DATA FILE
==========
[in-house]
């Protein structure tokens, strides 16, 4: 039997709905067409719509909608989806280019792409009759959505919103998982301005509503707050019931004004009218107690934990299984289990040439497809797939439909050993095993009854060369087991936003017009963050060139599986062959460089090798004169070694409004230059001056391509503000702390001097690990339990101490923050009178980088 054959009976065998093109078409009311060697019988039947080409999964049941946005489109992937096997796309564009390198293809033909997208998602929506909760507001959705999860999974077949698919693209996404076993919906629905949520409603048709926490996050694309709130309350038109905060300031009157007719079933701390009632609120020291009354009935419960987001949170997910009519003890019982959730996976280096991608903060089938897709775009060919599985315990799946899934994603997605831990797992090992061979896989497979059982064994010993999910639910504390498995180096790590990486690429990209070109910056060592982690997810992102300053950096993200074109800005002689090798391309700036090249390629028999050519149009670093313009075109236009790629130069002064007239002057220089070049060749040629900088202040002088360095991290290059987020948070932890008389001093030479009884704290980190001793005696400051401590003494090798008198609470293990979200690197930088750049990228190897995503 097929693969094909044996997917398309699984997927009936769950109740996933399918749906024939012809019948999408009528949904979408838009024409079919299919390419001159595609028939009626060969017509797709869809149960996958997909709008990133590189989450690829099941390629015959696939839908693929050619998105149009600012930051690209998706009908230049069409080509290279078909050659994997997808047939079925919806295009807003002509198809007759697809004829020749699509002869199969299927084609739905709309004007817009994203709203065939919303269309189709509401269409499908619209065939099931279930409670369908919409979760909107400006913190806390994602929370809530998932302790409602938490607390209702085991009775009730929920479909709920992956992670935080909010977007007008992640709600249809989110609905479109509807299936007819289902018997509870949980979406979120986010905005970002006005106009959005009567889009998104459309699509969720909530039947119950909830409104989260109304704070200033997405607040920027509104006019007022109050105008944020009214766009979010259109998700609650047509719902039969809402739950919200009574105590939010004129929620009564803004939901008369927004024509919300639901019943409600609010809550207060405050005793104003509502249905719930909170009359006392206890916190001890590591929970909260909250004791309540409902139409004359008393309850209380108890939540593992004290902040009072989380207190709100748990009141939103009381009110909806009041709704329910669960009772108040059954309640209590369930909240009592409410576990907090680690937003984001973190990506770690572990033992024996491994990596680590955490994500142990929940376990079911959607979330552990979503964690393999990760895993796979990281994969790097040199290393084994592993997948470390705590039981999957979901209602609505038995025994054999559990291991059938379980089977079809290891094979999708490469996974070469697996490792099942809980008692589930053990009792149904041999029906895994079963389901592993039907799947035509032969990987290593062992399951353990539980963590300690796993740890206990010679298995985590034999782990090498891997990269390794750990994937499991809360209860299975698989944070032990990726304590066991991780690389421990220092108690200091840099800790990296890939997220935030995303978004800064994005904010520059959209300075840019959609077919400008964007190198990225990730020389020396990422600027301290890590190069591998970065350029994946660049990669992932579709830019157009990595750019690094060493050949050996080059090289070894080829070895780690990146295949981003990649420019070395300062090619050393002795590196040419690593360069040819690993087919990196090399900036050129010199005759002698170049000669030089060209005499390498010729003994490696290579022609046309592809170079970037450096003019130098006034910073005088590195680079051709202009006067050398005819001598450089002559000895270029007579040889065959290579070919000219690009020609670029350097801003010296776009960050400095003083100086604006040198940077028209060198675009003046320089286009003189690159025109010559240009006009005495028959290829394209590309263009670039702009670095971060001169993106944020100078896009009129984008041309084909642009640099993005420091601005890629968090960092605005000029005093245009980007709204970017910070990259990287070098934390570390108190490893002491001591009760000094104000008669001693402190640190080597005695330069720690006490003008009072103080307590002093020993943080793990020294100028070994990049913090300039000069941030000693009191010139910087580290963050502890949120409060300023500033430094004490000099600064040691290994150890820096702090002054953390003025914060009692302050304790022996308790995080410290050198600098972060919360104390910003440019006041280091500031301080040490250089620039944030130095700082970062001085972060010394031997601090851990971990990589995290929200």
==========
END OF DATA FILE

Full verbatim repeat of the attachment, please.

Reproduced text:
[in-house]
């Protein structure tokens, strides 16, 4: 039997709905067409719509909608989806280019792409009759959505919103998982301005509503707050019931004004009218107690934990299984289990040439497809797939439909050993095993009854060369087991936003017009963050060139599986062959460089090798004169070694409004230059001056391509503000702390001097690990339990101490923050009178980088 054959009976065998093109078409009311060697019988039947080409999964049941946005489109992937096997796309564009390198293809033909997208998602929506909760507001959705999860999974077949698919693209996404076993919906629905949520409603048709926490996050694309709130309350038109905060300031009157007719079933701390009632609120020291009354009935419960987001949170997910009519003890019982959730996976280096991608903060089938897709775009060919599985315990799946899934994603997605831990797992090992061979896989497979059982064994010993999910639910504390498995180096790590990486690429990209070109910056060592982690997810992102300053950096993200074109800005002689090798391309700036090249390629028999050519149009670093313009075109236009790629130069002064007239002057220089070049060749040629900088202040002088360095991290290059987020948070932890008389001093030479009884704290980190001793005696400051401590003494090798008198609470293990979200690197930088750049990228190897995503 097929693969094909044996997917398309699984997927009936769950109740996933399918749906024939012809019948999408009528949904979408838009024409079919299919390419001159595609028939009626060969017509797709869809149960996958997909709008990133590189989450690829099941390629015959696939839908693929050619998105149009600012930051690209998706009908230049069409080509290279078909050659994997997808047939079925919806295009807003002509198809007759697809004829020749699509002869199969299927084609739905709309004007817009994203709203065939919303269309189709509401269409499908619209065939099931279930409670369908919409979760909107400006913190806390994602929370809530998932302790409602938490607390209702085991009775009730929920479909709920992956992670935080909010977007007008992640709600249809989110609905479109509807299936007819289902018997509870949980979406979120986010905005970002006005106009959005009567889009998104459309699509969720909530039947119950909830409104989260109304704070200033997405607040920027509104006019007022109050105008944020009214766009979010259109998700609650047509719902039969809402739950919200009574105590939010004129929620009564803004939901008369927004024509919300639901019943409600609010809550207060405050005793104003509502249905719930909170009359006392206890916190001890590591929970909260909250004791309540409902139409004359008393309850209380108890939540593992004290902040009072989380207190709100748990009141939103009381009110909806009041709704329910669960009772108040059954309640209590369930909240009592409410576990907090680690937003984001973190990506770690572990033992024996491994990596680590955490994500142990929940376990079911959607979330552990979503964690393999990760895993796979990281994969790097040199290393084994592993997948470390705590039981999957979901209602609505038995025994054999559990291991059938379980089977079809290891094979999708490469996974070469697996490792099942809980008692589930053990009792149904041999029906895994079963389901592993039907799947035509032969990987290593062992399951353990539980963590300690796993740890206990010679298995985590034999782990090498891997990269390794750990994937499991809360209860299975698989944070032990990726304590066991991780690389421990220092108690200091840099800790990296890939997220935030995303978004800064994005904010520059959209300075840019959609077919400008964007190198990225990730020389020396990422600027301290890590190069591998970065350029994946660049990669992932579709830019157009990595750019690094060493050949050996080059090289070894080829070895780690990146295949981003990649420019070395300062090619050393002795590196040419690593360069040819690993087919990196090399900036050129010199005759002698170049000669030089060209005499390498010729003994490696290579022609046309592809170079970037450096003019130098006034910073005088590195680079051709202009006067050398005819001598450089002559000895270029007579040889065959290579070919000219690009020609670029350097801003010296776009960050400095003083100086604006040198940077028209060198675009003046320089286009003189690159025109010559240009006009005495028959290829394209590309263009670039702009670095971060001169993106944020100078896009009129984008041309084909642009640099993005420091601005890629968090960092605005000029005093245009980007709204970017910070990259990287070098934390570390108190490893002491001591009760000094104000008669001693402190640190080597005695330069720690006490003008009072103080307590002093020993943080793990020294100028070994990049913090300039000069941030000693009191010139910087580290963050502890949120409060300023500033430094004490000099600064040691290994150890820096702090002054953390003025914060009692302050304790022996308790995080410290050198600098972060919360104390910003440019006041280091500031301080040490250089620039944030130095700082970062001085972060010394031997601090851990971990990589995290929200």